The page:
Today marks exactly 45 years that David Kotei, popularly known as D.K. Poison won Ghana global recognition through sport by annexing the WBC featherweight title.
Of course, it was considered an almost impossible task, knowing that a contender from a West African nation had gone into California to face a demigod in boxing. In fact, some pundits regarded him greater than Mohammed Ali at the time. The champion, Reuben ‘El Puas’ Olivares of Mexican descent had amassed a record of 80 wins and five losses.
It is, however, interesting that on D.K. Poison’s 45th anniversary; he is owed an amount of $45,000 by the Ghanaian government. An amount he willingly loaned to the state from his fight purse to perform a humanitarian duty.
He is yet to be paid the amount and this seems to be overshadowing the celebration of the gallant achievement which shot Ghana greatly on the global scene at a time when the nation had major economic challenges. President Akufo-Addo has agreed in principle to have the money paid but this is yet to be done.
An upcoming Joy News/ Joy Sports documentary, The Boxing Loan, which will be aired on Joy News (DStv 421 and free-to-air), Monday, September 21, 2020, explores these circumstances and celebrate the anniversary of the historic annexation of the world title.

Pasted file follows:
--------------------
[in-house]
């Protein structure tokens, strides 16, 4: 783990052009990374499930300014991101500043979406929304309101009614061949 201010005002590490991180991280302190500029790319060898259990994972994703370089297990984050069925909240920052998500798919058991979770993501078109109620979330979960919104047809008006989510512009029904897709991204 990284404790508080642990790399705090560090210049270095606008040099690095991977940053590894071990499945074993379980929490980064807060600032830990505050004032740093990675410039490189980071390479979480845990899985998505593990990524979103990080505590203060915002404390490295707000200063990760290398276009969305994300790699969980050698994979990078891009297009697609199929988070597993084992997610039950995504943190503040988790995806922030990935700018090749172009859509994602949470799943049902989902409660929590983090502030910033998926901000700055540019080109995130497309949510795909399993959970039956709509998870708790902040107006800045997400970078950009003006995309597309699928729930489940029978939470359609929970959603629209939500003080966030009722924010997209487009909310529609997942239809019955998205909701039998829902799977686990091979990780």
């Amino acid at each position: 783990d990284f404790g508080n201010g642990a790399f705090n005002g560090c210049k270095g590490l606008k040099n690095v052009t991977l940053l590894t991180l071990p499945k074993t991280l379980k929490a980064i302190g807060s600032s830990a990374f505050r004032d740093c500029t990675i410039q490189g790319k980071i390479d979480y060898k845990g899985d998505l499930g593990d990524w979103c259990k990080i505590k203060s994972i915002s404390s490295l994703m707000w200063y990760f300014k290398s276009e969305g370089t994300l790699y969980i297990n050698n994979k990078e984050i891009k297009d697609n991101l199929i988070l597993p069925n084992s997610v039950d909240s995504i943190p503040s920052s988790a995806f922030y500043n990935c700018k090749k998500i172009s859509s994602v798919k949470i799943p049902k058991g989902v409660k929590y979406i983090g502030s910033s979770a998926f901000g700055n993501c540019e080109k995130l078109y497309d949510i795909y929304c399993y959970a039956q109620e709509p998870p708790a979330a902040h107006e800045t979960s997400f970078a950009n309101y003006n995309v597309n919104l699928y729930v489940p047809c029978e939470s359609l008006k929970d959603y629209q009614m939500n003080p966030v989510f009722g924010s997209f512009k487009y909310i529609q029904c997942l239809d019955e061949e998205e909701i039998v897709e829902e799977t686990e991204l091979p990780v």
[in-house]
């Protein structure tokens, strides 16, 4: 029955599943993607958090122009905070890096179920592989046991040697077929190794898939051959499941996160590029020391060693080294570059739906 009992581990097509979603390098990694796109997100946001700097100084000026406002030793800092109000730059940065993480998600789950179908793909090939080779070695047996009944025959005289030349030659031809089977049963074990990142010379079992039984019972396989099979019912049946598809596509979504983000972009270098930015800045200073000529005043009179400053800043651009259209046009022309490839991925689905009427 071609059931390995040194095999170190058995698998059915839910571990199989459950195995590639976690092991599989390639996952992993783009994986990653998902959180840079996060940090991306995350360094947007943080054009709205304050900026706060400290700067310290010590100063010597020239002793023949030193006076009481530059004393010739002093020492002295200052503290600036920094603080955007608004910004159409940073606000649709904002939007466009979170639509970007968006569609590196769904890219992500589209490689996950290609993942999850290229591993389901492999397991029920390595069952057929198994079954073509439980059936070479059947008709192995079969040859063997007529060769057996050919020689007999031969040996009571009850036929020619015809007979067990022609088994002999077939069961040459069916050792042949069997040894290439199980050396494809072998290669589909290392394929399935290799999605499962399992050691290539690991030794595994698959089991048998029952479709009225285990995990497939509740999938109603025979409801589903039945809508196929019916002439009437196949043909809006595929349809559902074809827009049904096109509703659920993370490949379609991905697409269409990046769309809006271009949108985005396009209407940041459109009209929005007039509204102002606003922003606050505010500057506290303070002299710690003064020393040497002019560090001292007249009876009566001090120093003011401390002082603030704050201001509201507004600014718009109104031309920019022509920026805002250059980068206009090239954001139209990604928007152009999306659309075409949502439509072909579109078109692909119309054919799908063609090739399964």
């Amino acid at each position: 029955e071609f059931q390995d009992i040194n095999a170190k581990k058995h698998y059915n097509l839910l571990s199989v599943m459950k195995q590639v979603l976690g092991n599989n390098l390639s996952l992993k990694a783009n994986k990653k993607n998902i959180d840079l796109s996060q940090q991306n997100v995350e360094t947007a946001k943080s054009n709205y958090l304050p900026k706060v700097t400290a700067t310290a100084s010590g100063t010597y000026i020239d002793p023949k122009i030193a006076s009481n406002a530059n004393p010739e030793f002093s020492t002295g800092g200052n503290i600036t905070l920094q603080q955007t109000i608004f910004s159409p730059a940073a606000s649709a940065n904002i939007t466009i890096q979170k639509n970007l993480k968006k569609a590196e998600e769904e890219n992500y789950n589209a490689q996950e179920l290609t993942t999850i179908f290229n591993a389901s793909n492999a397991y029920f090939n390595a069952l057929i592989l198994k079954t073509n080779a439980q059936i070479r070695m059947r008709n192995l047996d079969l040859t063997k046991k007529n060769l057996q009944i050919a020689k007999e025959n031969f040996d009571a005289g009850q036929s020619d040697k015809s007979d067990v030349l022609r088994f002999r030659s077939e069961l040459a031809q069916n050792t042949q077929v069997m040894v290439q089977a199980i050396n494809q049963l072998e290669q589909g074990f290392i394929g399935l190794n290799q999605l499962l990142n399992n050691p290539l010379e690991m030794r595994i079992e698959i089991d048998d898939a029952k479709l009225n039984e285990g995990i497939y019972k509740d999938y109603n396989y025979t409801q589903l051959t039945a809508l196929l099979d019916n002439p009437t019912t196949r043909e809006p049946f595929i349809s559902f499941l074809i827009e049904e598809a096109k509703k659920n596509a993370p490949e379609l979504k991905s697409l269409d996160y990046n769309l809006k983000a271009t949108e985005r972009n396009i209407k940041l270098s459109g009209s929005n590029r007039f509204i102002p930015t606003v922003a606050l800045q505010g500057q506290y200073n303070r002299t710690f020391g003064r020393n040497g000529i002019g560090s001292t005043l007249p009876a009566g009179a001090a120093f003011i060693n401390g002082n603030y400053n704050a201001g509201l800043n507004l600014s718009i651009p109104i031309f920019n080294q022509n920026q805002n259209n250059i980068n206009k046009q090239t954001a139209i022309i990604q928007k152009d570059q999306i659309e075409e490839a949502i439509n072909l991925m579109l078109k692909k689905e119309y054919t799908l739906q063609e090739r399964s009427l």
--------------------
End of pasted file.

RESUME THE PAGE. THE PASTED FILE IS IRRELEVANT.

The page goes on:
D.K. Poison the young boxer from Ghana, who had, at the time, won the Africa and Commonwealth titles was the hungrier of the two. He outwitted the promoters and the camp of Olivares in the build-up to the bout staged at the Coliseum especially with their tricks.
First it was the planned exposure of DK. Poison to the extremely low weather temperatures to possibly affect him. Their reason was that D.K. needed to do some public workouts to compliment the publicity plan for the big day. But the young Ghanaian rejected and insisted on having this training in a more conducive and enclosed space. This was granted.
Secondly, some spies disguised as sparring partners were sent to his camp to possibly pick information on his fight style and any possible threat he could pose to their highly-revered champion.
The very smart D.K. Poison hardly did anything extra and hardly exerted any extra energy during these sessions. Others spies were also placed in his camp but they hardly got anything major on the Ghanaian.
In fact, one of the spies returned to Olivares with information that D.K. liked to drink beer a lot and slept a lot. The Mexican born world champion was convinced he could put D.K. Poison to bed early
Thirdly the Olivares camp also planted some beautiful women on the Ghanaian contender’s corridor to hopefully seduce him. But he was focused and wanted the title so badly that the ‘distraction’ hardly got his attention.
Years on D.K. Poison is still very hale and hearty and has three daughters and a grandson. Unfortunately the mother of his children passed one and will be buried soon. He lives with his family in a property awarded him by the state for winning the world title in Teshie-Nungua, a suburb of Ghana’s capital.
He started the journey with the Ghana Featherweight title in 1969 after defeating Asebi Boakye. In 1974 he moved a notch higher by annexing the vacant African Boxing Union (ABU) title in 1974 after defeating Taher Ben Hassen.